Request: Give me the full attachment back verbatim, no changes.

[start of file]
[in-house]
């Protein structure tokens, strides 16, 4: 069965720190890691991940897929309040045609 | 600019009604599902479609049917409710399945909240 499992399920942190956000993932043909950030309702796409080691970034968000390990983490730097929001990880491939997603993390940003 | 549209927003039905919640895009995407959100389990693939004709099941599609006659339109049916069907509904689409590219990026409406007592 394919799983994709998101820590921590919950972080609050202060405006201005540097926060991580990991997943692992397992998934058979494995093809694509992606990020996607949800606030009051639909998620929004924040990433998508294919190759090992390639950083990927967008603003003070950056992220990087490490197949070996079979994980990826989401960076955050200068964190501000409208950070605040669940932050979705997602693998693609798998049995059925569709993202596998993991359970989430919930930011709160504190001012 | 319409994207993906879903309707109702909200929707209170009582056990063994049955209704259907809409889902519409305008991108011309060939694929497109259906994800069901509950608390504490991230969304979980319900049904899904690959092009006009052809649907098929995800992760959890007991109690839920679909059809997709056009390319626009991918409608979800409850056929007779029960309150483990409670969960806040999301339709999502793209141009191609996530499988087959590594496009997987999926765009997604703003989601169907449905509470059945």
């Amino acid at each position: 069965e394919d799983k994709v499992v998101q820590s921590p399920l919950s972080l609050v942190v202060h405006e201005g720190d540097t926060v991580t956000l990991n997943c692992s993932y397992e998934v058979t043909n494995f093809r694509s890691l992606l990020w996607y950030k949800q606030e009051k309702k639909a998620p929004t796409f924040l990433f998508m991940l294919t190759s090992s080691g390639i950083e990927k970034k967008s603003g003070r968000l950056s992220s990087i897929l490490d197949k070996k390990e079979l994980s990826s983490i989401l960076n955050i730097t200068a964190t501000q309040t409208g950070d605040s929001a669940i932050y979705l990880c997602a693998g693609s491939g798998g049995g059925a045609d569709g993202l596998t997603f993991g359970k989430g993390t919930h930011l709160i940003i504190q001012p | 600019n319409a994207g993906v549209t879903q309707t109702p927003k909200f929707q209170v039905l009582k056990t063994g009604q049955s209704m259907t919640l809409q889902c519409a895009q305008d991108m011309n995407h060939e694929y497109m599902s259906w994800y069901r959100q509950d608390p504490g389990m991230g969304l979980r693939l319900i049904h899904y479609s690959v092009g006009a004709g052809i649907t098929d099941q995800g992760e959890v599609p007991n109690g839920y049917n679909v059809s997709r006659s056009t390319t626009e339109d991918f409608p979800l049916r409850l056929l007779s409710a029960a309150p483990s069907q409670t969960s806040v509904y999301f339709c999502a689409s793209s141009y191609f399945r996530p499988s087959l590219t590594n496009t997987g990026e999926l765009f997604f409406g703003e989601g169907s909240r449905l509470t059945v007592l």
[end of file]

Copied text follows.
[in-house]
């Protein structure tokens, strides 16, 4: 069965720190890691991940897929309040045609 | 600019009604599902479609049917409710399945909240 499992399920942190956000993932043909950030309702796409080691970034968000390990983490730097929001990880491939997603993390940003 | 549209927003039905919640895009995407959100389990693939004709099941599609006659339109049916069907509904689409590219990026409406007592 394919799983994709998101820590921590919950972080609050202060405006201005540097926060991580990991997943692992397992998934058979494995093809694509992606990020996607949800606030009051639909998620929004924040990433998508294919190759090992390639950083990927967008603003003070950056992220990087490490197949070996079979994980990826989401960076955050200068964190501000409208950070605040669940932050979705997602693998693609798998049995059925569709993202596998993991359970989430919930930011709160504190001012 | 319409994207993906879903309707109702909200929707209170009582056990063994049955209704259907809409889902519409305008991108011309060939694929497109259906994800069901509950608390504490991230969304979980319900049904899904690959092009006009052809649907098929995800992760959890007991109690839920679909059809997709056009390319626009991918409608979800409850056929007779029960309150483990409670969960806040999301339709999502793209141009191609996530499988087959590594496009997987999926765009997604703003989601169907449905509470059945």
């Amino acid at each position: 069965e394919d799983k994709v499992v998101q820590s921590p399920l919950s972080l609050v942190v202060h405006e201005g720190d540097t926060v991580t956000l990991n997943c692992s993932y397992e998934v058979t043909n494995f093809r694509s890691l992606l990020w996607y950030k949800q606030e009051k309702k639909a998620p929004t796409f924040l990433f998508m991940l294919t190759s090992s080691g390639i950083e990927k970034k967008s603003g003070r968000l950056s992220s990087i897929l490490d197949k070996k390990e079979l994980s990826s983490i989401l960076n955050i730097t200068a964190t501000q309040t409208g950070d605040s929001a669940i932050y979705l990880c997602a693998g693609s491939g798998g049995g059925a045609d569709g993202l596998t997603f993991g359970k989430g993390t919930h930011l709160i940003i504190q001012p | 600019n319409a994207g993906v549209t879903q309707t109702p927003k909200f929707q209170v039905l009582k056990t063994g009604q049955s209704m259907t919640l809409q889902c519409a895009q305008d991108m011309n995407h060939e694929y497109m599902s259906w994800y069901r959100q509950d608390p504490g389990m991230g969304l979980r693939l319900i049904h899904y479609s690959v092009g006009a004709g052809i649907t098929d099941q995800g992760e959890v599609p007991n109690g839920y049917n679909v059809s997709r006659s056009t390319t626009e339109d991918f409608p979800l049916r409850l056929l007779s409710a029960a309150p483990s069907q409670t969960s806040v509904y999301f339709c999502a689409s793209s141009y191609f399945r996530p499988s087959l590219t590594n496009t997987g990026e999926l765009f997604f409406g703003e989601g169907s909240r449905l509470t059945v007592l």